"I imagine there'll be some attacks from various quarters, mostly Orthodox, and I think it will be used from time to time by those who have an ax to grind against us," he said.
However, he noted that he "could care less what the ultra-Orthodox say about us," and is far more concerned about Reform's image among its "target audience -- all those people between Orthodox and nothing."
The leader of Israel's Conservative counterpart, Rabbi Ehud Bandel, said he does not agree with the resolution, which he thinks will undermine both movements' efforts in Israel, but said it will not affect his willingness to work with the Reform movement in efforts to gain recognition for non-Orthodox streams of Judaism.
"It will make our position hard -- we're always associated with Reform, and Israelis don't always differentiate between Masorti and Reform. But I think it will create more understanding to the fact that these are distinct movements.''
Yolanda Potasinski, left, and her partner under the chuppah. Rabbi Sharon Kleinbaum officiated at the 1997 commitment ceremony.
A Step Forward
Gay Jews say Reform vote is
a step toward acceptance.
By Julie Wiener, Jewish Telegraphic Agency
Steven Fruh, 56, grew up thinking homosexuality and religion were incompatible.
So, when he realized he was gay, he abandoned Judaism. But 11 years ago when he discovered Congregation Beth Simchat Torah, it was a "revelation" to him that one could be "observant and gay."
The feeling of acceptance Fruh found upon discovering the world's oldest and largest gay synagogue was experienced by other gay Jews last week when Reform rabbis overwhelmingly approved a resolution affirming that "the relationship of a Jewish, same gender couple is worthy of affirmation through appropriate Jewish ritual."
In Los Angeles, the only city in the world with two synagogues serving primarily gay, lesbian, and bisexual Jews, Rabbi Lisa Edwards of Beth Chayim Chadashim (BCC) lauded the Reform movement for "taking a leading role" in the inclusion of gay and lesbian Jews. Some date Reform's historic path toward the recent vote to 1972, when it formally accepted BCC as a member in the Union of American Hebrew Congregations.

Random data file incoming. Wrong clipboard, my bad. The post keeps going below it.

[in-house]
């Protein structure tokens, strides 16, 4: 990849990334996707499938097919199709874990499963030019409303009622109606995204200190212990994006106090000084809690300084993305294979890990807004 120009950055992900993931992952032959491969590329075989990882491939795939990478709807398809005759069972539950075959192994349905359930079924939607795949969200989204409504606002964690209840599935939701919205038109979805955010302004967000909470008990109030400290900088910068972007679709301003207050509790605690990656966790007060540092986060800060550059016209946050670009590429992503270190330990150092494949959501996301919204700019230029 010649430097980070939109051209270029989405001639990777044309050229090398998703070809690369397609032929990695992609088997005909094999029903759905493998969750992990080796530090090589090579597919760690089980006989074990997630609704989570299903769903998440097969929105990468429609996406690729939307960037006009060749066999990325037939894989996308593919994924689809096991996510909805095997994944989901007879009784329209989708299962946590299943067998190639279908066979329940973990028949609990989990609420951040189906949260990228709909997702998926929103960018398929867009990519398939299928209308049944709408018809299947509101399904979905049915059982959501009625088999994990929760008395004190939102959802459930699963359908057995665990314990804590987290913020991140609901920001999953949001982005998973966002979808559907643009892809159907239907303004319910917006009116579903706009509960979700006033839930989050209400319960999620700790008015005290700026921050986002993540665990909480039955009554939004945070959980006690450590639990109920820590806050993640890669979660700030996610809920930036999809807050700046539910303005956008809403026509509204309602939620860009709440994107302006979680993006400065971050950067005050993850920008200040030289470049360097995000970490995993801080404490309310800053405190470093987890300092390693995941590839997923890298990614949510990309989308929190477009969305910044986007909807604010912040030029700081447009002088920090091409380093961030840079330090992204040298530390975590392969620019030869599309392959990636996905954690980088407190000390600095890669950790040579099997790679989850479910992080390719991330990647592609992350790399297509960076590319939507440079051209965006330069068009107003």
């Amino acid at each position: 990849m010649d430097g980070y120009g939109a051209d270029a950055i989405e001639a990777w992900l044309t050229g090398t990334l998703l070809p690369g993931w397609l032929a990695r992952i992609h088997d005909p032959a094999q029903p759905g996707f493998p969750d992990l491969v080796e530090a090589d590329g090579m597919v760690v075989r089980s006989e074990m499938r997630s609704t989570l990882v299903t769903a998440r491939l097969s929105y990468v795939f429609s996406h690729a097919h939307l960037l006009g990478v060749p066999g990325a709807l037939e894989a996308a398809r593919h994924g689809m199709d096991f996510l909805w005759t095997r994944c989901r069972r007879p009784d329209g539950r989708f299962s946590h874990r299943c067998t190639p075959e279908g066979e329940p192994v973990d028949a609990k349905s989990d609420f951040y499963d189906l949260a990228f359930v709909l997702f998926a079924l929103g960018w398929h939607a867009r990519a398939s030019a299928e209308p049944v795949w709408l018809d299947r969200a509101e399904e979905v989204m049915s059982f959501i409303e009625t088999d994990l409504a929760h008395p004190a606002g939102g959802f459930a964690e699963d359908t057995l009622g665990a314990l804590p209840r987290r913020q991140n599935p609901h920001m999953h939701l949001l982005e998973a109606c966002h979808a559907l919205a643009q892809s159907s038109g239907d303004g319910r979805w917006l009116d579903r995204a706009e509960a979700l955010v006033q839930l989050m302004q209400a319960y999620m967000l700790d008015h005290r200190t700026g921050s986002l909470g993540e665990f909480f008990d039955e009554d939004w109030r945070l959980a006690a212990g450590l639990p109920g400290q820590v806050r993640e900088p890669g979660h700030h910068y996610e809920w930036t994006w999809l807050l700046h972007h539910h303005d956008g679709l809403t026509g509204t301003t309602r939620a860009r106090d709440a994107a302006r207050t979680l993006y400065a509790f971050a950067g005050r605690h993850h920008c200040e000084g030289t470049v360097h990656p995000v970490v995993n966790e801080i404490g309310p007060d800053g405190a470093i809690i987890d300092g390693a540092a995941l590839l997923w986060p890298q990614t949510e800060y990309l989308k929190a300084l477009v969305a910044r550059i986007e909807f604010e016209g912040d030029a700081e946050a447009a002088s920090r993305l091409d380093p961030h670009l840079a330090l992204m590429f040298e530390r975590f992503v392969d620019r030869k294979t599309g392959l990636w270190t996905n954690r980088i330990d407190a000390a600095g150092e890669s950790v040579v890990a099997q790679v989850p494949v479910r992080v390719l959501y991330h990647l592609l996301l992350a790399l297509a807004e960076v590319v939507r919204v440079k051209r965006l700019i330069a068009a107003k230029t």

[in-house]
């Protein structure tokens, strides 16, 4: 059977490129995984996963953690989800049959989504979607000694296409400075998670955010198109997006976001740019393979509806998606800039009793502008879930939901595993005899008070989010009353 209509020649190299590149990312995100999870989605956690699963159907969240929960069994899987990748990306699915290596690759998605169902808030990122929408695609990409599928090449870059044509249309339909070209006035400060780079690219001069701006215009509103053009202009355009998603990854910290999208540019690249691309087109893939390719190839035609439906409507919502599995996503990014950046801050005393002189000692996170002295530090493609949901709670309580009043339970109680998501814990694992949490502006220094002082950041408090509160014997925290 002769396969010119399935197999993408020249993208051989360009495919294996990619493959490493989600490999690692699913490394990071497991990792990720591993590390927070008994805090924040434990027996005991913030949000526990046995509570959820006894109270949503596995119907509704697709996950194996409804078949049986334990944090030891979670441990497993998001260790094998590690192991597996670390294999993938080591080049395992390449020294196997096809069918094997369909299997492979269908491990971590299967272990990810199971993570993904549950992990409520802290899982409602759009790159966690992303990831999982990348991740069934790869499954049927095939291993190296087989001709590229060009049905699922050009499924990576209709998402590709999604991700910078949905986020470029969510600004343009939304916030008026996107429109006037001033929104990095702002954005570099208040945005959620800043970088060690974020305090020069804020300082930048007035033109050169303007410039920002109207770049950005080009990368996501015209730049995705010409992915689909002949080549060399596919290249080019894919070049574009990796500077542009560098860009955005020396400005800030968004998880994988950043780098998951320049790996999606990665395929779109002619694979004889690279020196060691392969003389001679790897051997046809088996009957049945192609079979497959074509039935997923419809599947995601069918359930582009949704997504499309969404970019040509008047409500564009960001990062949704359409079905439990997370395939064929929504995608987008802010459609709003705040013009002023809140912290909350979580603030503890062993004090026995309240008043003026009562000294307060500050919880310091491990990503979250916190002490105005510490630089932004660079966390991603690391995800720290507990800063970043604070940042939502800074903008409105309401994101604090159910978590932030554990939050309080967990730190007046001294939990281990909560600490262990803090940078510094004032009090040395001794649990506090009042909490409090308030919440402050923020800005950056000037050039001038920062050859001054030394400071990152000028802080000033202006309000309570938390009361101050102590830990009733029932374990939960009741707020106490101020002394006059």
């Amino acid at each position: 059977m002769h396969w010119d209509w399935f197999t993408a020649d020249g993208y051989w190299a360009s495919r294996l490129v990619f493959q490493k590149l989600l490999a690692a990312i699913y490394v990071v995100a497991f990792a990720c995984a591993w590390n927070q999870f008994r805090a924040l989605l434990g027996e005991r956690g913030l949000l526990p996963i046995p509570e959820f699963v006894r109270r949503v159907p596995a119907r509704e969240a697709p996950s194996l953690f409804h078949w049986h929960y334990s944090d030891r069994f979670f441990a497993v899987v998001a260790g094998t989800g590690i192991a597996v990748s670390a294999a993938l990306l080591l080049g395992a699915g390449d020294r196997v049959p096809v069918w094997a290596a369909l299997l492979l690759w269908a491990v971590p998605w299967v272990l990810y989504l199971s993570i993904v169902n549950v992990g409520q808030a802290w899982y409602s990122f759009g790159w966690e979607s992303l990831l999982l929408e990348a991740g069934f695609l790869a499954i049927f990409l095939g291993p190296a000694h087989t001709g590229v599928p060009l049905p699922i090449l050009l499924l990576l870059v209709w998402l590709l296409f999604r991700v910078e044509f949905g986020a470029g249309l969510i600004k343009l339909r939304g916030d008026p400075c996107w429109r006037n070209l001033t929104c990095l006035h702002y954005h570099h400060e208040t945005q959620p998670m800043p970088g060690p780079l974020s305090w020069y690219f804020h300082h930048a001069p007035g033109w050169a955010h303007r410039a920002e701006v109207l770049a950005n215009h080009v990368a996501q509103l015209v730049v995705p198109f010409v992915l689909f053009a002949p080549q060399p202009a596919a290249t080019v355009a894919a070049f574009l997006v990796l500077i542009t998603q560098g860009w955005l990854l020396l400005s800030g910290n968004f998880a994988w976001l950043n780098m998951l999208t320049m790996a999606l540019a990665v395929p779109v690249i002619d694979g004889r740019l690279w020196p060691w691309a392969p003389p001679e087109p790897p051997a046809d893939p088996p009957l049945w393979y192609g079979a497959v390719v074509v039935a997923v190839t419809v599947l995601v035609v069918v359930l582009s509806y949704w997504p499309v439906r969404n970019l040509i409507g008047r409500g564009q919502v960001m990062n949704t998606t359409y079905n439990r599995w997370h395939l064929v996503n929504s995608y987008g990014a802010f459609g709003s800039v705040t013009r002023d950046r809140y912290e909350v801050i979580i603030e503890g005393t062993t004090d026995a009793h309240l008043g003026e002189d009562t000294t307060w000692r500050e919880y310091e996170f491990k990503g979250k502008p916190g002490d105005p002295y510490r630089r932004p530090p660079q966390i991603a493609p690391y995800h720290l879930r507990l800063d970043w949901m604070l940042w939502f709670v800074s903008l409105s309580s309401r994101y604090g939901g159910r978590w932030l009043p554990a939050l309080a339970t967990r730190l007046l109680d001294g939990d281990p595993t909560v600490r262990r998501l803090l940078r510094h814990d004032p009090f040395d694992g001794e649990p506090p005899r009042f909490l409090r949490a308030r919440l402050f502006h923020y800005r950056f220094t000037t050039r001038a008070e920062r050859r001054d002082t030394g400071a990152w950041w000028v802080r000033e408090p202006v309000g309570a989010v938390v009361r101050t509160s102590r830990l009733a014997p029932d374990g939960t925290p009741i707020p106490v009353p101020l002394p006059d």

Rabbi Denise Eger of Congregation Kol Ami in West Hollywood credited the Women's Reform Network, the national organization of Reform women rabbis, with pushing the issue of gay marriage before the plenum. "We feel the vote of the Reform rabbis is in keeping with the views of the liberal Jews of California," she said.
Back at Manhattan's Congregation Beth Simchat Torah -- where the rabbis already officiate at gay and lesbian weddings -- the bimah features two rainbow-colored gay liberation flags alongside the United States and Israeli flags. During a recent Hebrew class, Fruh and his classmates said the Central Conference of American Rabbis' resolution was an important step toward greater acceptance for gays and lesbians.
"It's important from a symbolic point of view," said Fruh, who was seated next to his partner, Paul Marsolini. "The largest Jewish organization has said our relationships have just as much validity" as the relationships of heterosexual couples, he said.
The resolution, which does not use the words "marriage" or "wedding" and which was modified shortly before the vote to emphasize that not all Reform rabbis agree on same-sex unions, does not make as strong a statement as the Beth Simchat Torah students would have liked. Rachel Gartner, a rabbinical student at the Reconstructionist Rabbinical College, who was teaching the Hebrew class that night. "I would've liked to see kiddushin," she said, referring to the Hebrew word for marriage. "But as a general broad statement, it's thrilling."
Modifications or not, Marsolini said the resolution is still a "tremendous step forward."
Another student, Marsha Cohen, who introduced herself as the "straight mother of a gay son," said she was excited about the resolution, which she called "a step."
"It's not perfect, but it's pretty good, and the more people get used to it, the better," she said.
"Why shouldn't my one son have the same rights and privileges as the other son?" Cohen added.
Class members said they hope the resolution would influence other religious movements.
"May the Conservative movement be next!" Fruh exclaimed.